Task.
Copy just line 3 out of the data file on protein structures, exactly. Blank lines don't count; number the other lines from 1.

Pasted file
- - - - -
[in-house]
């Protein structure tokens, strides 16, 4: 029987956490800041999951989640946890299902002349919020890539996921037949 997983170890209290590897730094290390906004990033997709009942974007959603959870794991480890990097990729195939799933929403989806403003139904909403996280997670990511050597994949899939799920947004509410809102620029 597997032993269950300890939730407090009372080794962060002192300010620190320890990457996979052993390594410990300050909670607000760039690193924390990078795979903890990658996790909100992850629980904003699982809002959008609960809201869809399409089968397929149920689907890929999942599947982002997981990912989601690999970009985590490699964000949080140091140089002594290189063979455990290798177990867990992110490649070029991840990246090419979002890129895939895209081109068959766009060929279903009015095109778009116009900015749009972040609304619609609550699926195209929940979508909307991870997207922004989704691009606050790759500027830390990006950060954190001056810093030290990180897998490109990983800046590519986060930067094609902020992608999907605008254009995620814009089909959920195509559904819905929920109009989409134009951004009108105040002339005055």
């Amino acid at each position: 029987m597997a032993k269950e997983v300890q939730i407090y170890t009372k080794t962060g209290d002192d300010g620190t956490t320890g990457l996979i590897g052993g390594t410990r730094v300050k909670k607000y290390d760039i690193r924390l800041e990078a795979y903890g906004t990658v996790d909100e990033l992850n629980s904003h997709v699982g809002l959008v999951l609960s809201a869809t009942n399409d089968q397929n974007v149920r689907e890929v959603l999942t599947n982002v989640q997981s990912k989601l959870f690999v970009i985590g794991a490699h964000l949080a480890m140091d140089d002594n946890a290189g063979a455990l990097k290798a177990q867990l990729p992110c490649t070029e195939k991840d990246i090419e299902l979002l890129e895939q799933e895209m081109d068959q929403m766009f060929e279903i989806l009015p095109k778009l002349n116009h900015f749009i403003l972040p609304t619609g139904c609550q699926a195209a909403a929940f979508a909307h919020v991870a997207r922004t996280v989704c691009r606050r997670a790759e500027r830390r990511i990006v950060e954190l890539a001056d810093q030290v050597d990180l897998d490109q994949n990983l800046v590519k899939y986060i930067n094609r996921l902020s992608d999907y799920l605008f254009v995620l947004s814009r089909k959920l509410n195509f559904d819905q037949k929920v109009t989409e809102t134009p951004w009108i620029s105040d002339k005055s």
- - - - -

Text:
């Amino acid at each position: 029987m597997a032993k269950e997983v300890q939730i407090y170890t009372k080794t962060g209290d002192d300010g620190t956490t320890g990457l996979i590897g052993g390594t410990r730094v300050k909670k607000y290390d760039i690193r924390l800041e990078a795979y903890g906004t990658v996790d909100e990033l992850n629980s904003h997709v699982g809002l959008v999951l609960s809201a869809t009942n399409d089968q397929n974007v149920r689907e890929v959603l999942t599947n982002v989640q997981s990912k989601l959870f690999v970009i985590g794991a490699h964000l949080a480890m140091d140089d002594n946890a290189g063979a455990l990097k290798a177990q867990l990729p992110c490649t070029e195939k991840d990246i090419e299902l979002l890129e895939q799933e895209m081109d068959q929403m766009f060929e279903i989806l009015p095109k778009l002349n116009h900015f749009i403003l972040p609304t619609g139904c609550q699926a195209a909403a929940f979508a909307h919020v991870a997207r922004t996280v989704c691009r606050r997670a790759e500027r830390r990511i990006v950060e954190l890539a001056d810093q030290v050597d990180l897998d490109q994949n990983l800046v590519k899939y986060i930067n094609r996921l902020s992608d999907y799920l605008f254009v995620l947004s814009r089909k959920l509410n195509f559904d819905q037949k929920v109009t989409e809102t134009p951004w009108i620029s105040d002339k005055s």